An edited version of previous material on this website in preparation for a new section titled ‘Answers to Physicians’ Career Questions’.
Having the Self-Confidence to Begin
What’s often construed as confidence today is more the sophomoric behavior of some braggart than the real thing. We see examples in our own profession, our political leaders, and some captains of industry. It’s a false confidence as easily punctured as a balloon and as useless thereafter. Quiet unassuming confidence is the real deal. It allows one come up short, err, or experience doubt. It allows one say; “I’ve got to think through this.”
We doctors may shrug off success and accomplishment as if we are just meeting our own and others’ expectations, while simultaneously being overly bruised by vicissitude. It’s tough for us to fail, it’s very tough for us to admit mistakes, we struggle to admit doubt. Would the humility to admit to career doubts end up strengthening our self-confidence (perhaps a paradox to some) rather than undermining it? Humility about our limitations may make us more mentally flexible, more willing to listen well, to be seen by individuals helping us as more receptive.
Doubt is not a synonym for indecision, rather a manifestation of an active questioning mind, and a tolerance for ambiguity that is a mark of maturity.
Principal Elements Influencing Career Choices
Each of us has our own motivations for the career paths we’ve chosen, whether conscious or not. There are 10 primary drivers of our choices, listed in alphabetical order below. These are dynamic elements, showing significant evolution with time even in those individuals who remain within the same career track. Physicians will benefit from considering how each element may have influenced prior career choices, and which dominate current career decisions.
Autonomy: The degree to which you want your professional life is dependent on the reactions, behaviors, and reliability of others.
Creativity: Encompasses both job description and work product.
Endogenous Growth: The degree to which internal development drivers motivate career choice.
External Recognition: The degree to which the opinions of others matter.
Interpersonal contact: The value of work relationships.
Opportunity to Mentor: Interest in advancing the well being and careers of others.
Security: Confidence in the stability of your work circumstances.
Taste for Power: The degree to which being in charge matters.
Technical Competency: Your drive for specific expertise.
Variety: Your need for novelty and change over time.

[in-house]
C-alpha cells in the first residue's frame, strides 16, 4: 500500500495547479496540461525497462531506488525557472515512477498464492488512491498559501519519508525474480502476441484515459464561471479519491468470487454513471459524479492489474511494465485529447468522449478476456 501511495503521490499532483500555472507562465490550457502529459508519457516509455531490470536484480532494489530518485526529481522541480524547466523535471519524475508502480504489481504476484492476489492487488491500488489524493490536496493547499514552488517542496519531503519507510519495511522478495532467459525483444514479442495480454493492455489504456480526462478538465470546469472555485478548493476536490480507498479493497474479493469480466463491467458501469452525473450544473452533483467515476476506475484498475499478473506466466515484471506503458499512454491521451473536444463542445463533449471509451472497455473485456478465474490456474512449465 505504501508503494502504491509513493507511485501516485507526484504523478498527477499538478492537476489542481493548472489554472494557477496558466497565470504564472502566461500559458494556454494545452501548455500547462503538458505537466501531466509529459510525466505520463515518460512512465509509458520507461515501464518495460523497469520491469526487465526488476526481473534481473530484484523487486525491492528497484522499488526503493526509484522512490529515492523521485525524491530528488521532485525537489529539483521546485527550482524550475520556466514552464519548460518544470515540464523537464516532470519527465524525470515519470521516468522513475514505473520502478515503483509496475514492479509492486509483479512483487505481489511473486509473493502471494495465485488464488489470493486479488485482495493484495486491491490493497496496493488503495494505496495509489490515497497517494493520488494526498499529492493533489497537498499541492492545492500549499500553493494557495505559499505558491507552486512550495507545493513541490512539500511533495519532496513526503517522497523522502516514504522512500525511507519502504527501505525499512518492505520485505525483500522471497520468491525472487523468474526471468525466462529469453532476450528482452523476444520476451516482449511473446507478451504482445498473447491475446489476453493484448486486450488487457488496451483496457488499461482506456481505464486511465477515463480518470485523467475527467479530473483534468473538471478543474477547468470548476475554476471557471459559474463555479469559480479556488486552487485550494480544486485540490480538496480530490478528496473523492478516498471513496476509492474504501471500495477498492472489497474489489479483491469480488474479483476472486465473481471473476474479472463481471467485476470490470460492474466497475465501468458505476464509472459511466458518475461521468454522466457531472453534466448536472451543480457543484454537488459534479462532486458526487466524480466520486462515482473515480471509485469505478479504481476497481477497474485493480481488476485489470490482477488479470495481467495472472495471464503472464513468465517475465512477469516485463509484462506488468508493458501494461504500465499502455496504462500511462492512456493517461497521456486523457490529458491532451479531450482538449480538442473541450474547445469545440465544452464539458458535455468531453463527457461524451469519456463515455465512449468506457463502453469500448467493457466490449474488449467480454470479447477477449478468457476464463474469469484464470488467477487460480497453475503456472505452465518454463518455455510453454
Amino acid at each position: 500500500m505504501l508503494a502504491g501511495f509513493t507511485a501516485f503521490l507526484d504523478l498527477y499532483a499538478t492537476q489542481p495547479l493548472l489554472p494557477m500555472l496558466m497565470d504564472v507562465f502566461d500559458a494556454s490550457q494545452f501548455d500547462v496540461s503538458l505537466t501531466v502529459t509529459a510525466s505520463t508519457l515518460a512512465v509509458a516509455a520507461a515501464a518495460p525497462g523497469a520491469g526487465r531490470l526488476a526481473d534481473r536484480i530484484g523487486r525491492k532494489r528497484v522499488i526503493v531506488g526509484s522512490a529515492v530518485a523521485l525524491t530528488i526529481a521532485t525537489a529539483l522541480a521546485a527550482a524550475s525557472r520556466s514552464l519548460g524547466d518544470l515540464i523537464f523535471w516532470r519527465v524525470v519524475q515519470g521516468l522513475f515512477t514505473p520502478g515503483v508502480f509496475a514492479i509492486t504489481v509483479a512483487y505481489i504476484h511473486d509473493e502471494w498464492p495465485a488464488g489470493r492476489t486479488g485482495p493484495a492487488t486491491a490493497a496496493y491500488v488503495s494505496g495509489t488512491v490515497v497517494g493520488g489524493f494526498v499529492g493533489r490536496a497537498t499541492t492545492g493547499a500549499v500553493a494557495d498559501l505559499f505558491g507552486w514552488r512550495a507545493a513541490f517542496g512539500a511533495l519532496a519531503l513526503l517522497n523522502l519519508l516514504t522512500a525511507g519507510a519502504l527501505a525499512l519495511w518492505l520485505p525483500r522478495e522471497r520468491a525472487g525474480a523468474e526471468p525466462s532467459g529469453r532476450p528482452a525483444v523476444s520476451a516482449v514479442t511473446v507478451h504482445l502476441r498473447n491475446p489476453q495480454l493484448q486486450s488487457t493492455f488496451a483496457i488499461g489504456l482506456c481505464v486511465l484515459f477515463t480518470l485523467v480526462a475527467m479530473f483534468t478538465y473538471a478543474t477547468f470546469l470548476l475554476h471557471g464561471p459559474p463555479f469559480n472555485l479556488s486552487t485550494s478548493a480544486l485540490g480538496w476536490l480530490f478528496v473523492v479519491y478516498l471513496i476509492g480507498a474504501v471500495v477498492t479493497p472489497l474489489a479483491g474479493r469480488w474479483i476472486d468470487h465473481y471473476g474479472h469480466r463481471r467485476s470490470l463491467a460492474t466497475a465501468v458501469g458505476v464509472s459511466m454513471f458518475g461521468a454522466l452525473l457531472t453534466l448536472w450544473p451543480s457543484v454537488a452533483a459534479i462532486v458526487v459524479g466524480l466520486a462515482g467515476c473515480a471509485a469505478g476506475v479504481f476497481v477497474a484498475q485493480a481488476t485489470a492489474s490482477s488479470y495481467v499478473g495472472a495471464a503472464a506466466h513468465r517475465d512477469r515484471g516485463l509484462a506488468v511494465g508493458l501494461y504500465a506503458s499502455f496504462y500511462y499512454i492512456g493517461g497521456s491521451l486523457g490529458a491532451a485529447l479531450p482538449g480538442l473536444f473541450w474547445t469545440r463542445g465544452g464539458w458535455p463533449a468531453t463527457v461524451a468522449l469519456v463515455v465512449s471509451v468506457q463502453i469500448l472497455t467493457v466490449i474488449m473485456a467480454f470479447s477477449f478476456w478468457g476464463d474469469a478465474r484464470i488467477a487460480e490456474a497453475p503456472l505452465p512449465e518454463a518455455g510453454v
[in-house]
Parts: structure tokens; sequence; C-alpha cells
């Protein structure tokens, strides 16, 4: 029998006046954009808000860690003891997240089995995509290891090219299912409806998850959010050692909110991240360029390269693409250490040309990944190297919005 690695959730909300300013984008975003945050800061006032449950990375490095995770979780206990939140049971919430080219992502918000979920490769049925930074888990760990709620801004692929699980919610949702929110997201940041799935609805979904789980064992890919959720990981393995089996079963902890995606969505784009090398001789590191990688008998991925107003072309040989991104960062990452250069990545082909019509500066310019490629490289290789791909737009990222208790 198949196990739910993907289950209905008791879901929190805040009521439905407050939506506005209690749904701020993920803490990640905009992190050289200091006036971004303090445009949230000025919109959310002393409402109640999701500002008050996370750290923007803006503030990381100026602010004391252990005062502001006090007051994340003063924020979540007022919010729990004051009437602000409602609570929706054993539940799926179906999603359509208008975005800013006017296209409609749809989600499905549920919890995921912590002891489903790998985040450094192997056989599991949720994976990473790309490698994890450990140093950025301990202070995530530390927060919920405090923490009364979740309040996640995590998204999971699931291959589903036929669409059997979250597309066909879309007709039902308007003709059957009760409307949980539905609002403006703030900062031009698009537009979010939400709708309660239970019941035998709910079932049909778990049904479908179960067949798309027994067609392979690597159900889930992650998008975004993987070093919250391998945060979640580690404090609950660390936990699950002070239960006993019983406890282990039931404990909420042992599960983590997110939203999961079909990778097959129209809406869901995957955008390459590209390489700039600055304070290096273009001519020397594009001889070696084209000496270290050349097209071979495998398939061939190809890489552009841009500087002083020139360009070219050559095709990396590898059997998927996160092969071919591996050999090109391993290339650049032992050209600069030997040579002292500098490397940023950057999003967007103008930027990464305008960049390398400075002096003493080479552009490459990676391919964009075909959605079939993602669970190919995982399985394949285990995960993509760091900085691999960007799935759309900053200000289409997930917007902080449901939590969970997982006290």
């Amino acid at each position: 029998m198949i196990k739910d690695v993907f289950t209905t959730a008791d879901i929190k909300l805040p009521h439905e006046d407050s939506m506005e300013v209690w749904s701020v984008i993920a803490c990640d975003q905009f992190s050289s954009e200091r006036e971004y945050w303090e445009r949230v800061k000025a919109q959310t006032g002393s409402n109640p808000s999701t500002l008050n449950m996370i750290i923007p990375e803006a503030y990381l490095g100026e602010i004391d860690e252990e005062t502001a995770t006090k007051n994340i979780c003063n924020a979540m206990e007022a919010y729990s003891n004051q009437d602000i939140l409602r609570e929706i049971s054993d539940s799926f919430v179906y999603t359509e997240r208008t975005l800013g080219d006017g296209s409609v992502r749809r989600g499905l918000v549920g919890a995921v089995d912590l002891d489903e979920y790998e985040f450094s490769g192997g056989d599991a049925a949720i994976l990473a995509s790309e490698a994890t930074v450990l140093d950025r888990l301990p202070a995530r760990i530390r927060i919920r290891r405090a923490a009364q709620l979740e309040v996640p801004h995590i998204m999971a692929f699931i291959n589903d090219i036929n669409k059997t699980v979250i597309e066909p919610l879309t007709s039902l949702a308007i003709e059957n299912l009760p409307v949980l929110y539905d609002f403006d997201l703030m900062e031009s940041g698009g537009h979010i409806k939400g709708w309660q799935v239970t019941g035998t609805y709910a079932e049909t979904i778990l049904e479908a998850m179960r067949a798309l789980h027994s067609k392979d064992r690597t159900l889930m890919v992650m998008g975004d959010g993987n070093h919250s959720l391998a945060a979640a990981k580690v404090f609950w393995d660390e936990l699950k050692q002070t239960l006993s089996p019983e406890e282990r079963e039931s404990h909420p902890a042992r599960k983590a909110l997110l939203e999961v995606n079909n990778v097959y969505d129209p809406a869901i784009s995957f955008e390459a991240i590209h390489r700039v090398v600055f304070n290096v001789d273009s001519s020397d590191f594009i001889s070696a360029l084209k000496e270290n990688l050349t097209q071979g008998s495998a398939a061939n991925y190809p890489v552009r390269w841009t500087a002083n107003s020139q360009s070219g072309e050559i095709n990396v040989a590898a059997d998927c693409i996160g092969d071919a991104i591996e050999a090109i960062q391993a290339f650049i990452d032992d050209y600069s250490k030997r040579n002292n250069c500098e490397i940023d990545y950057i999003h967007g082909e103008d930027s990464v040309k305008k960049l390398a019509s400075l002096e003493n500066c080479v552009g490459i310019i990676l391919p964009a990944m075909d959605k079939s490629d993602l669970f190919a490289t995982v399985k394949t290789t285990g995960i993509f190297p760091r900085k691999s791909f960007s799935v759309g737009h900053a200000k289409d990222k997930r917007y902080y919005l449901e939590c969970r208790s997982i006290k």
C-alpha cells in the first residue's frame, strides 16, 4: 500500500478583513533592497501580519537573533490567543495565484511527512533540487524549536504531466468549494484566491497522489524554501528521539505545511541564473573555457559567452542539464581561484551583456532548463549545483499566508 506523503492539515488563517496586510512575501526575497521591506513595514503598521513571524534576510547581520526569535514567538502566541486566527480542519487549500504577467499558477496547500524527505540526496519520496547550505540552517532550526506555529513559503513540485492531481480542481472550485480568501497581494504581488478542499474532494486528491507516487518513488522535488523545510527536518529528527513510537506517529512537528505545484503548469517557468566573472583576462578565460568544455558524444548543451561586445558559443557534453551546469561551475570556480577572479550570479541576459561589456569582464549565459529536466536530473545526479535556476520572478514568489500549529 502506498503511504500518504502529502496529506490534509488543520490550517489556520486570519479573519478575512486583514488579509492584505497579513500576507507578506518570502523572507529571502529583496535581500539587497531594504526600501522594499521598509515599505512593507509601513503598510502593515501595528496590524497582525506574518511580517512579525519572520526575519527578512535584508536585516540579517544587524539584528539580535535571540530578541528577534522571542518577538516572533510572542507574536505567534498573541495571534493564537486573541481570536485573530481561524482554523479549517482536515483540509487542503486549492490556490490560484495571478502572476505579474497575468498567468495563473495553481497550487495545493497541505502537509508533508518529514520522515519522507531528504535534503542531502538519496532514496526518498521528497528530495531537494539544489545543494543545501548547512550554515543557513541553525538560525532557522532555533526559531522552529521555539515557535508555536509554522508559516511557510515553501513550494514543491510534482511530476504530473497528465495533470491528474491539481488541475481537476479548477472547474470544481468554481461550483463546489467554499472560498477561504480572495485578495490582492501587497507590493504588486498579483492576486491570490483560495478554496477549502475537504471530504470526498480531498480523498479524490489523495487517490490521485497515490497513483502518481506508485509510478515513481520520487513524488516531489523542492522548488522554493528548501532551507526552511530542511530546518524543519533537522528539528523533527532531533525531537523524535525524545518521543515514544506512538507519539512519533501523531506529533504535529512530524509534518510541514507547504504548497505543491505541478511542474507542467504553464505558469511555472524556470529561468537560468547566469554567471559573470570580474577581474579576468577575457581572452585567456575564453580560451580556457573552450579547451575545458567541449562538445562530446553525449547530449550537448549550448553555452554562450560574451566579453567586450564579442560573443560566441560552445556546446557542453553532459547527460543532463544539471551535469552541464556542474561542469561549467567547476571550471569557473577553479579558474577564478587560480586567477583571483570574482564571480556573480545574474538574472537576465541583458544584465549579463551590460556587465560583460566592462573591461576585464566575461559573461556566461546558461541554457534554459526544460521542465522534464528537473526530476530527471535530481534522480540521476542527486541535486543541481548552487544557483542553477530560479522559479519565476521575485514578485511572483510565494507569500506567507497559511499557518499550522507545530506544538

I ask physicians to rank order the elements at different stages of their professional lives, e.g. at completion of graduate medical training, and every 5-10 years thereafter, the interval duration depending on the length of their career. We should be particularly attentive to respecting the top 2-3 current elements, and any element that is consistently ranked in the top 5.
Many physicians considering other career options perish on the rocks of thinking that their only skill is a professional metier like replacing hips or reading brain scans. Having completed rigorous and lengthy training to acquire such expertise, we overvalue those clinical and procedural skills, and undervalue more personal attributes which may have broader application to the world at large.
Unique abilities are particular capacities that set us apart from almost all others. Typically they are carried out with an ease and grace that is especially striking to the outside observer. They come so naturally to us that we may consider them unremarkable.
Recognizing our unique abilities will give us valuable insights into what facet of our professional lives we should be emphasizing as we explore alternative career options. Technical or procedural skills rarely qualify as unique abilities.
I use myself as an example. My skill in EEG interpretation is not useful outside of clinical neurology, but my talent as a teacher and communicator in making this difficult field understandable and fun is. With excellent speaking and writing skills, I make the obtuse straight and the arcane mundane. Such is my unique talent, my paramount transferable skill.
Identifying Unique Abilities
On your own or with the help of others, it is about understanding what lies at the root of those moments, however fleeting, where you feel deeply satisfied with who you are and what you are doing.
Proceed as follows:
1. Identify 10-15 individuals who know you well and whom you view as well disposed to you. Ideally, they will be from a variety of contexts, about 1/3rd professional, 1/3rd family, and 1/3rd friends. The latter third could be drawn from groups like your golf or book club, volunteer organizations, your church or synagogue.
2. Ask these individuals to identify 2 or 3 special human qualities that you possess where you really shine, and to share them with you. A sample note is provided below.
3. Make a list of these qualities.